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Studies To Validate The Comet Assay In Measuring Differential Radiation-Induced DNA Damage In Cancer Cells.

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posted on 01.02.2019, 09:09 by Saraa H. Barsoom
DNA damage, induced by both exogenous and exogenous sources, is a key cause of cancer. However, further induced DNA damage, in the form of radiotherapy and genotoxic-chemotherapy, are key means of treating cancer. Consequently, methods to assess DNA damage are important in studies of both cancer causation and treatment. The alkaline comet assay (ACA) has become a standard method for detection of differential DNA damage formation and repair, both in vitro and in vivo. In this study two different theories were investigated to determine the reason for the differential measures of comet formation noted between bladder cancer cell lines. First, that differential comet formation reflects actual differences in DNA damage formation between the radioresistant and radiosensitive cell lines. Second, that differential comet formation is simply due to the additional release of DNA sequences/loops from the comet head to the tail, for the same level of DNA damage. To determine which scenario occurs, cell lines, which exhibited differential ACA responses, were examined using alternate DNA damage assays (including LC-MS/MS, γ-H2AX & PFGE). An equivalent differential response noted between the assays would indicate that the comet assay does indeed measure differences in IR- induced DNA damage between cell lines; whilst the absence of a differential effect for the alternate methods could indicate that the differential effect noted by the comet assay is possibly due to the additional release of the adjacent/contiguous loops of DNA from the comet head. The key finding of this project is that an equivalent differential response noted between ACA and both LC-MS/MS and PFGE reveals that the comet assay does indeed measure differences in induced DNA damage between cells lines. This project also suggests further new insight regarding γ-H2AX foci formation, with foci formation being marker of DSBs that are ‘marked’ for repair, and therefore possibly considered as markers indicative of resistance.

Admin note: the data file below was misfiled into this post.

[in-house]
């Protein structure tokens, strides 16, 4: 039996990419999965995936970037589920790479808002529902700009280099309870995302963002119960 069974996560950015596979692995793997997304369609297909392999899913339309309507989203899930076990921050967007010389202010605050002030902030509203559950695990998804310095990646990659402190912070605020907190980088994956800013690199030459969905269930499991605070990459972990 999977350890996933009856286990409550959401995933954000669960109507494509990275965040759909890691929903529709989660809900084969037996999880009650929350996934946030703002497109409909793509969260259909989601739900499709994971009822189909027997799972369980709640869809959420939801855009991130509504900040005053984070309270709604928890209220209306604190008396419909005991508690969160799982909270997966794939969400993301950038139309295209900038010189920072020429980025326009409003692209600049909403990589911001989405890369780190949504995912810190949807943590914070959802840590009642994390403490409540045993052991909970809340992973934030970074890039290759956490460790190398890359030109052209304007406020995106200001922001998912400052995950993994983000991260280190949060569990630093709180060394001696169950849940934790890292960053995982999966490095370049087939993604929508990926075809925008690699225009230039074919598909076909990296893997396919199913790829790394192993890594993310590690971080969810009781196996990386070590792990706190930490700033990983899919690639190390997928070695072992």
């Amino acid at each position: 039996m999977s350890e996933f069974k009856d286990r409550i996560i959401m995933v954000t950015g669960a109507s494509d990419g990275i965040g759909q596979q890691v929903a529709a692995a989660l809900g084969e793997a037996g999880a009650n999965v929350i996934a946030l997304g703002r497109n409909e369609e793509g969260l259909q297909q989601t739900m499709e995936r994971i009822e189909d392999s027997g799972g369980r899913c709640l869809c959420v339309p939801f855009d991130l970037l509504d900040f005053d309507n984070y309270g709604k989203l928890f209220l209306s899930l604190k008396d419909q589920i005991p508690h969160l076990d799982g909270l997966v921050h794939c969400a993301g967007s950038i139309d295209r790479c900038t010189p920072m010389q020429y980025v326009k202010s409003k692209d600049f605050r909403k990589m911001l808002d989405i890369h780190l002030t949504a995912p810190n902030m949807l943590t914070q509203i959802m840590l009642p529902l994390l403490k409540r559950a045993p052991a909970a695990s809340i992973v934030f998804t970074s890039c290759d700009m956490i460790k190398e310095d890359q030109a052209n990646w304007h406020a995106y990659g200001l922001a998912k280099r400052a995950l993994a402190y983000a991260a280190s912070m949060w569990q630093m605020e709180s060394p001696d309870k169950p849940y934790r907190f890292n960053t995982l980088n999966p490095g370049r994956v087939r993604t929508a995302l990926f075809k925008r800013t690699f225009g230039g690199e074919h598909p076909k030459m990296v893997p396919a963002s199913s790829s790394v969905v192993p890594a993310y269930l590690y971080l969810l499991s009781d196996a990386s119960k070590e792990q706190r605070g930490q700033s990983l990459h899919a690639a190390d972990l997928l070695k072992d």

History

Supervisor(s)

Jones, George D. D.

Date of award

10/12/2018

Author affiliation

Department of Cancer Studies & Molecular Medicine

Awarding institution

University of Leicester

Qualification level

Doctoral

Qualification name

PhD

Language

en

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